Filet mignon can be a bit trickier to cook than ribeye. It’s best prepared in a skillet or on the grill; however, its lean nature means it cooks quickly and can easily dry out if you’re not careful. Ribeye, on the other hand, is more forgiving. You can use any method to cook it. I am fan of pan searing, grilling, and even giving sous-vide a go.

pan-seared ribeye in cast iron skillet
Pan-seared ribeye in cast iron skillet


The flavor of filet mignon is its biggest drawback; it has a mild taste and often lacks juiciness, especially when cooked beyond medium-rare. On the other hand, ribeye stands out for its rich, beefy taste, being notably one of the most flavorful and juiciest steaks.

pan-seared ribeye steak; medium-rare doneness
Ribeye cooked to medium-rare doneness


Both filet mignon and ribeye are super tender cuts of beef. But if we’re talking about that next-level, melt-in-your-mouth feel, then filet mignon takes the crown. Don’t get me wrong, a ribeye is super impressive when it comes to tenderness, but the filet mignon? It’s just on another level.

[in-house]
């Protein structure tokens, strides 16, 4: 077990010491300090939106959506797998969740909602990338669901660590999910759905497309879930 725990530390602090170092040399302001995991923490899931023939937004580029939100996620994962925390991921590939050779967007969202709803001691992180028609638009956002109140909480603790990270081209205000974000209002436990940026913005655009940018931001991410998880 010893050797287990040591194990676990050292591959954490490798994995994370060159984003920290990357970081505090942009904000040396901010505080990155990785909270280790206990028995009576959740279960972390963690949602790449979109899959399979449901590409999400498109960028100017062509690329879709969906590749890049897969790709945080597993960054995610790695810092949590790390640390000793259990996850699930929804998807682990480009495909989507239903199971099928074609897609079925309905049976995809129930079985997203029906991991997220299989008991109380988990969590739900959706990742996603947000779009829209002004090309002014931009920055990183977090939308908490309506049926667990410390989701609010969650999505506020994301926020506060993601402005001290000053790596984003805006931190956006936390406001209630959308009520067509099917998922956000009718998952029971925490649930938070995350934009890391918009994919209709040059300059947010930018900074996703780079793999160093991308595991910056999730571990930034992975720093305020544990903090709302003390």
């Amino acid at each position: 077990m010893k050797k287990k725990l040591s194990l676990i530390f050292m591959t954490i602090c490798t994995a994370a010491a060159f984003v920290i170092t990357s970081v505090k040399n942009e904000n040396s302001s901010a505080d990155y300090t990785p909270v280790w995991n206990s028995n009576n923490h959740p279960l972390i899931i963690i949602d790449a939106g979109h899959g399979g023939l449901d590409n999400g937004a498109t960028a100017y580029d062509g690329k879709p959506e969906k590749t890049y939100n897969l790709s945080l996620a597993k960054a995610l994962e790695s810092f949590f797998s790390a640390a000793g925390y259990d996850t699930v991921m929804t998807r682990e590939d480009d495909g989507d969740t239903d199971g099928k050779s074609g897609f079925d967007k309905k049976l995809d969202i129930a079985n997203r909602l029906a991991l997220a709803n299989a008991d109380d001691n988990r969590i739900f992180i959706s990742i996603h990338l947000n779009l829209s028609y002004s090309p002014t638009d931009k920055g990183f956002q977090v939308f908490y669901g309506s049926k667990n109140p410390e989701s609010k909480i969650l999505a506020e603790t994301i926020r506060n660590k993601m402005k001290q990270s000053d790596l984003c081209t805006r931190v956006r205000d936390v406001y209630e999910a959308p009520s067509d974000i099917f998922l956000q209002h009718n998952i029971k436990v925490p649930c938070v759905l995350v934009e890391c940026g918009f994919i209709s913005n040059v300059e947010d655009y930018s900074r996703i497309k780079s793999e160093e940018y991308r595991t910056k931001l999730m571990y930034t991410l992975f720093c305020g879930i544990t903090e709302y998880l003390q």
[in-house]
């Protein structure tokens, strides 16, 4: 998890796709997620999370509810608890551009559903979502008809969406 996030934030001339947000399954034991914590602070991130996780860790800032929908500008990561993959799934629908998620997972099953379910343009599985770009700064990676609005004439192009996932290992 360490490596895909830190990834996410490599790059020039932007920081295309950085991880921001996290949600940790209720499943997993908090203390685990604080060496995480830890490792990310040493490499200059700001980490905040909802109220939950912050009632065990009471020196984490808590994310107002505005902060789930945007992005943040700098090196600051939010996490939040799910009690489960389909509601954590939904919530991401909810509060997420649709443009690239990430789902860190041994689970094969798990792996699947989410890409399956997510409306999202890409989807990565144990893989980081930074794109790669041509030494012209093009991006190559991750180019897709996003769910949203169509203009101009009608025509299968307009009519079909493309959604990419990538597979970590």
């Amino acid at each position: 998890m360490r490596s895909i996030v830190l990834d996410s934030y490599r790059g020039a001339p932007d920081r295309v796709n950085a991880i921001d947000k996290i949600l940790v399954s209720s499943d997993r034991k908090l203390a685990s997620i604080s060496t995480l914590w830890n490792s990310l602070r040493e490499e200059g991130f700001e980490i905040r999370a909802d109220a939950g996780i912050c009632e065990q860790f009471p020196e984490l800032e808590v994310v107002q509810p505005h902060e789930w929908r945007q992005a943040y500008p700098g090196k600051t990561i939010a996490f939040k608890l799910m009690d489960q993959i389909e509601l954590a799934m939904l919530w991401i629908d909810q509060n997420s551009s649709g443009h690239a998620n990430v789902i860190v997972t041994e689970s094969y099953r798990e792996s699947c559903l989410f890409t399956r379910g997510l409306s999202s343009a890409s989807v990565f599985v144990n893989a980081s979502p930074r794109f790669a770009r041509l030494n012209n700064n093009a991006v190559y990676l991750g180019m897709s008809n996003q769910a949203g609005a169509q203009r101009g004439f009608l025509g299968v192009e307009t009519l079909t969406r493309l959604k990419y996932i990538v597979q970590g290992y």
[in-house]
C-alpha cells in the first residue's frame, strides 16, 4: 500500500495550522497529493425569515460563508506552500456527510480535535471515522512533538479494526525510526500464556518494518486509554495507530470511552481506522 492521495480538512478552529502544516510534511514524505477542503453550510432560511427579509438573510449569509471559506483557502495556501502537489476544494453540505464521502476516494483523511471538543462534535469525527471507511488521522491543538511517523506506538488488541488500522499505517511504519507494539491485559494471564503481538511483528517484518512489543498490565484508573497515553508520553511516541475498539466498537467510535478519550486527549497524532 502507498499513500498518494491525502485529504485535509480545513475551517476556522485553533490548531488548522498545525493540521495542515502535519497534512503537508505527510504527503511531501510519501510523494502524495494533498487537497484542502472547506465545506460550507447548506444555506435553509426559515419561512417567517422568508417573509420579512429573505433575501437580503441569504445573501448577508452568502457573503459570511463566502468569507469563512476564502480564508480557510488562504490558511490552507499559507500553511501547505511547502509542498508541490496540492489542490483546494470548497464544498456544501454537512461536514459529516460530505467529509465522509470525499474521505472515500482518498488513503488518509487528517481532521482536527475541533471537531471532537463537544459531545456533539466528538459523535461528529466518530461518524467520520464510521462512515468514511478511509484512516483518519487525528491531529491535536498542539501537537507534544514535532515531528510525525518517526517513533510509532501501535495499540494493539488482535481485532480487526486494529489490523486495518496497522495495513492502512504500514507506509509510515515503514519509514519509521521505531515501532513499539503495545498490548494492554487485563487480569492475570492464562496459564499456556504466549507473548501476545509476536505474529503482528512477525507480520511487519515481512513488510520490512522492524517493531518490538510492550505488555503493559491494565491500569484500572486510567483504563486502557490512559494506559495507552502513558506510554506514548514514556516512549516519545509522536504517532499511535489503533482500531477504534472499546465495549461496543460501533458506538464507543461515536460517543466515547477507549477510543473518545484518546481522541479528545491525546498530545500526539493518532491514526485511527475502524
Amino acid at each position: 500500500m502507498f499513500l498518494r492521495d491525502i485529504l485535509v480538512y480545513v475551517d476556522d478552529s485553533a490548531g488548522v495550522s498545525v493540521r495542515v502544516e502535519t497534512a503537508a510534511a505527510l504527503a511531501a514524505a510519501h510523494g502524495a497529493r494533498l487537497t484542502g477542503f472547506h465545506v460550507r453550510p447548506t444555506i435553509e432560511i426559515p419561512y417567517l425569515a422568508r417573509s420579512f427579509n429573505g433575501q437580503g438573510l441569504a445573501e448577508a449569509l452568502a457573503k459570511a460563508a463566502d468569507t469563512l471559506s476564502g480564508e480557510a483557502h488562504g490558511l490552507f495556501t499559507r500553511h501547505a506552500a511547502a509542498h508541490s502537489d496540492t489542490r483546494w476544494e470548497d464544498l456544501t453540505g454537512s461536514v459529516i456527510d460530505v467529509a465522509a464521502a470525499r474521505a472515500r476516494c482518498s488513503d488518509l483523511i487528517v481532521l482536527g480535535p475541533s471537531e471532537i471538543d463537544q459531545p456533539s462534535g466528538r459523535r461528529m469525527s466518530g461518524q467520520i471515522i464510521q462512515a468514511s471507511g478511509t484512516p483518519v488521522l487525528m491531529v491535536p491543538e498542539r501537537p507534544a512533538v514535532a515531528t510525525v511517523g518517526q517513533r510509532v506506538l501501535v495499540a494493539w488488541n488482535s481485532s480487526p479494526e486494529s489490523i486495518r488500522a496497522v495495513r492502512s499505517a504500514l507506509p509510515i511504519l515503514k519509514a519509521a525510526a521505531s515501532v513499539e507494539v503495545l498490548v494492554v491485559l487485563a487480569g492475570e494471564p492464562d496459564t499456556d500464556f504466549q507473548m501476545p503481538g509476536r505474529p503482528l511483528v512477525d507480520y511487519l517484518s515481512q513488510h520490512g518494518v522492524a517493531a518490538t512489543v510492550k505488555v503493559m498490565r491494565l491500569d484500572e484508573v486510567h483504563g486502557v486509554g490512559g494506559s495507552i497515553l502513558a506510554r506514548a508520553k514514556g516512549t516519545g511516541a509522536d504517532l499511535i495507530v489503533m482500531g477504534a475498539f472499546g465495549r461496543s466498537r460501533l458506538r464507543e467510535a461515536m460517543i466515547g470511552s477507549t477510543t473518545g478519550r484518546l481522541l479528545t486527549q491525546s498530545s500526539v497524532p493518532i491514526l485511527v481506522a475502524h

The most tender steak, filet mignon, is on the left, while the less tender ribeye is on the right
The most tender steak, filet mignon, is on the left, while the less tender ribeye is on the right

Ideal Doneness

Filet mignon is lean, so it’s best to cook it to rare or medium-rare; otherwise, it might become dry and lose its characteristic tenderness. On the other hand, ribeye boasts a high fat content, which plays a significant role in its flavor and juiciness. But remember, for the fat to enhance the ribeye’s taste and texture, it needs to melt. Therefore, cooking a ribeye to medium-rare, or at most medium, is recommended to ensure the fat melts while keeping a pink and tender center. For reference, fat typically melts between 130-140°F, making medium-rare an ideal cooking doneness for ribeye.